Our Blog

11 December 2016

Pharma pricing scandals in the US influence cardiologists’ perceptions about developments to improve the lives of heart patients

Cardiologists from around the globe believe better drugs will have the biggest impact on the prognosis for people with cardiac disease over the next decade. A recent Bryter study of 1613 cardiologists across the world showed more than a third viewed developments with medications as the most important influence for improving prognosis.  The companies ranked top of the game were AstraZeneca, with 31% of the respondents rating it as the company most associated with innovative products, followed by Bayer (16%), Pfizer (15%) and Novartis (15%).

In Germany, Japan and the UK, 40% or more of cardiologists interviewed rated better drug therapy as the most important factor for improving outcomes for cardiac patients. Better drug therapy was less widely felt most important in the USA (34%) and Brazil (32%) where, although not yet a global issue, fairer pricing was of greater significance. Across the world, around 1 in 10 cardiologists cited fairer pricing as having the most potential to improve the prognosis but this is increases notably in Brazil and the USA and could well spread to other markets.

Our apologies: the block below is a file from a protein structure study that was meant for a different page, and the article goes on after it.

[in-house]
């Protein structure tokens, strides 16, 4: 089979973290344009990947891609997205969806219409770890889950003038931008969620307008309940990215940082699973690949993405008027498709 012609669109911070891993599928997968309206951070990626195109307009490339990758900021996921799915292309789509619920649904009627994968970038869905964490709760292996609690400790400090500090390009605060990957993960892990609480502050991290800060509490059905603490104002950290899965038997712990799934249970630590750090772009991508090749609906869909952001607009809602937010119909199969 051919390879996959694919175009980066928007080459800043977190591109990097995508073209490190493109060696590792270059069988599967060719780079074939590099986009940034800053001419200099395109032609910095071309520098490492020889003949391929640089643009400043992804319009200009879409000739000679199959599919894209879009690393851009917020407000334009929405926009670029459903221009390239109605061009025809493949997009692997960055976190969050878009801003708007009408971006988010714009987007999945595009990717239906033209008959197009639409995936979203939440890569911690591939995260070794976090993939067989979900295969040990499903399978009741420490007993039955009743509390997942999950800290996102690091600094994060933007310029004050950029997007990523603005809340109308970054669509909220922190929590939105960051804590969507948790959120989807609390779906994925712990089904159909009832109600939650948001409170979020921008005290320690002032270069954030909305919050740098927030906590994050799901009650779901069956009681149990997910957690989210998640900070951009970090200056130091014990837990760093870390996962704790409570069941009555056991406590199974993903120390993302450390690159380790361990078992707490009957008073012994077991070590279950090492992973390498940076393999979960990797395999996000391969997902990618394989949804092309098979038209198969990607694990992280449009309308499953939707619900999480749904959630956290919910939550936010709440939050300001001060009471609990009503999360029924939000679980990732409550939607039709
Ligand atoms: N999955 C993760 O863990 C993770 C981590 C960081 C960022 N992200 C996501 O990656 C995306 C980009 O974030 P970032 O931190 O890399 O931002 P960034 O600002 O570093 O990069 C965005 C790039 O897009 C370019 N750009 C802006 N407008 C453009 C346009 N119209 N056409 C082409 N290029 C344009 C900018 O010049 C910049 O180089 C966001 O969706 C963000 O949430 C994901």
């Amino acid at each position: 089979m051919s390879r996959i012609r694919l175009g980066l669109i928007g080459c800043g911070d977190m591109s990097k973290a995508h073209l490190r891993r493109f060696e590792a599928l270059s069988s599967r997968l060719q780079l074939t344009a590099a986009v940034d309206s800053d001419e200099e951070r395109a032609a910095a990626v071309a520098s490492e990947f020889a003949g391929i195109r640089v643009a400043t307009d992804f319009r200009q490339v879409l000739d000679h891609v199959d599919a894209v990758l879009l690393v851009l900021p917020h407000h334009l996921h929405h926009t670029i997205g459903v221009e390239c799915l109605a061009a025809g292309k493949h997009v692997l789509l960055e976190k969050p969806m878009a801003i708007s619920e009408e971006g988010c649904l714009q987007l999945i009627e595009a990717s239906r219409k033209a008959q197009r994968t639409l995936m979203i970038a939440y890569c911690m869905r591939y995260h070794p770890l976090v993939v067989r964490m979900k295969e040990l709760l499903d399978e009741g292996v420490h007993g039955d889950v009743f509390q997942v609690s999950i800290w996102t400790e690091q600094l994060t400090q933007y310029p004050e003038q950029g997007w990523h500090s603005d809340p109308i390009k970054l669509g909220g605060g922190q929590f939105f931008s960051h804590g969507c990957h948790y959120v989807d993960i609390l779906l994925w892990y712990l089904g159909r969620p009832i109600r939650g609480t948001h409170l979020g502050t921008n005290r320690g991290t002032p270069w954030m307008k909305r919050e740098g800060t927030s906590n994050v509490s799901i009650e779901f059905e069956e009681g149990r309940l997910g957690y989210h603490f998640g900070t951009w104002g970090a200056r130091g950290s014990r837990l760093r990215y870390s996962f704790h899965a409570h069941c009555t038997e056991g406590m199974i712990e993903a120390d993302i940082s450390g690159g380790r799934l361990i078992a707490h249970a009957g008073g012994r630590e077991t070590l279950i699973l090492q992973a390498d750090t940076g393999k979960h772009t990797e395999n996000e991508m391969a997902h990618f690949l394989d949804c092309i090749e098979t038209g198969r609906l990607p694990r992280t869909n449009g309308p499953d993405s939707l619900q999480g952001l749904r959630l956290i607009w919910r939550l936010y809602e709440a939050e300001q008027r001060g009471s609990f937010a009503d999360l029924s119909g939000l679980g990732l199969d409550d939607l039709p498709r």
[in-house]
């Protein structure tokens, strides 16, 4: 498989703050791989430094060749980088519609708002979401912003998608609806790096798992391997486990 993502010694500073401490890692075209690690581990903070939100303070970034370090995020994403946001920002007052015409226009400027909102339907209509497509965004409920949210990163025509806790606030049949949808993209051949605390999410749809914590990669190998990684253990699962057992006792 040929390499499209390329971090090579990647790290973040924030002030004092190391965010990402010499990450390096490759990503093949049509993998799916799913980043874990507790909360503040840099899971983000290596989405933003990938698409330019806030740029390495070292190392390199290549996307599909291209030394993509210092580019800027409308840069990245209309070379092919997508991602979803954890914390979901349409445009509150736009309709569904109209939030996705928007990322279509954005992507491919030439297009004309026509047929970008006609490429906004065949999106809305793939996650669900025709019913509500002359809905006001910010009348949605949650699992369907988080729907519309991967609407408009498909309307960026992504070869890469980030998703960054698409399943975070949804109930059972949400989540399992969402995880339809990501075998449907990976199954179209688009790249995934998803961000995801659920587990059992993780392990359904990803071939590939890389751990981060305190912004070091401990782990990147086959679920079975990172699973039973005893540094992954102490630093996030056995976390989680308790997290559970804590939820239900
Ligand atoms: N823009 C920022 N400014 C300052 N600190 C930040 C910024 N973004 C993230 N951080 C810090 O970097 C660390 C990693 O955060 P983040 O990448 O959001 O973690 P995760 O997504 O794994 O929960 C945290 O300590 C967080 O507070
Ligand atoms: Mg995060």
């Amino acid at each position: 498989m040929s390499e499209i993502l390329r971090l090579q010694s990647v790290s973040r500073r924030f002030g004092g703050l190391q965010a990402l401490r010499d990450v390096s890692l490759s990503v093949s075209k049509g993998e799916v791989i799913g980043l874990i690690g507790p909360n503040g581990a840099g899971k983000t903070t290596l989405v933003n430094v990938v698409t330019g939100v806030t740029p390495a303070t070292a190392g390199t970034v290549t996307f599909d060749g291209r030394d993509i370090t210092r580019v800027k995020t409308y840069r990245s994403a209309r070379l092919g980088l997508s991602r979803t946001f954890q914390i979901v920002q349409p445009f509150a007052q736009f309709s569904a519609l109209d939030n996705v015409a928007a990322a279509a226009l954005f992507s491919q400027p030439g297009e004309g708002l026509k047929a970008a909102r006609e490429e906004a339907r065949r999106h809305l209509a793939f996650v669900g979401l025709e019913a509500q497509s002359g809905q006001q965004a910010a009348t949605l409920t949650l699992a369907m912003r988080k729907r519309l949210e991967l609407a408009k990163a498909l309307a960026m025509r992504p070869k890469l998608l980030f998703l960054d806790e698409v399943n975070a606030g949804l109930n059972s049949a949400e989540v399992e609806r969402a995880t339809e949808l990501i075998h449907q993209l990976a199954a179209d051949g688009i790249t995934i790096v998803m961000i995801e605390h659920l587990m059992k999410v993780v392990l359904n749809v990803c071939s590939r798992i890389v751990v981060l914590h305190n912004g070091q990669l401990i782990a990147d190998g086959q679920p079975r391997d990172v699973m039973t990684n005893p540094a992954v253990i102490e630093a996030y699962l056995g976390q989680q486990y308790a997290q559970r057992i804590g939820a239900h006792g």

A greater awareness of patient risk factors and better government healthcare policies were also seen as being important with one in six (17%) cardiologists rating each of these as the one factor that will provide the biggest aid to improve the prognosis in cardiology patients over the next ten years. In Germany, there in ten (31%) and in Japan a quarter (23%) of cardiologists interviewed rated greater awareness of patient risk factors as the most important aid to a better prognosis.

The greatest barriers to improving the prognosis of cardiac patients over the next decade were identified as funding restrictions by health care providers with two in five (37%) cardiologists rating this as the biggest potential block and a further 21% and 20% respectively ranking inflated pricing by pharma companies and a lack of government policy/cohesion as the most important influence. In France and Japan around one in five respondents rated restrictions on clinical trials as the most important barrier.

The next decade will bring some exciting advances in the screening, detection and early treatment of cardiac disease with initiatives such as the 1000 genome project (www.1000genomes.org). Understandably, cardiologists believe innovation will be at the forefront of the fight against heart disease. It could be said that this overrides the need for different pricing models by pharma companies, however, issues around ‘inflationary’ pricing practices are certainly cutting through.

AstraZeneca is clearly benefiting from its long heritage in cardiology and is the company most associated with innovative products. Bayer, Pfizer and Novartis are also being cited with their newer agents relating to anticoagulation, heart failure and pulmonary hypertension.

For more information about the survey or Bryter please contact me on Ben.Gibbons@bryter-us.com

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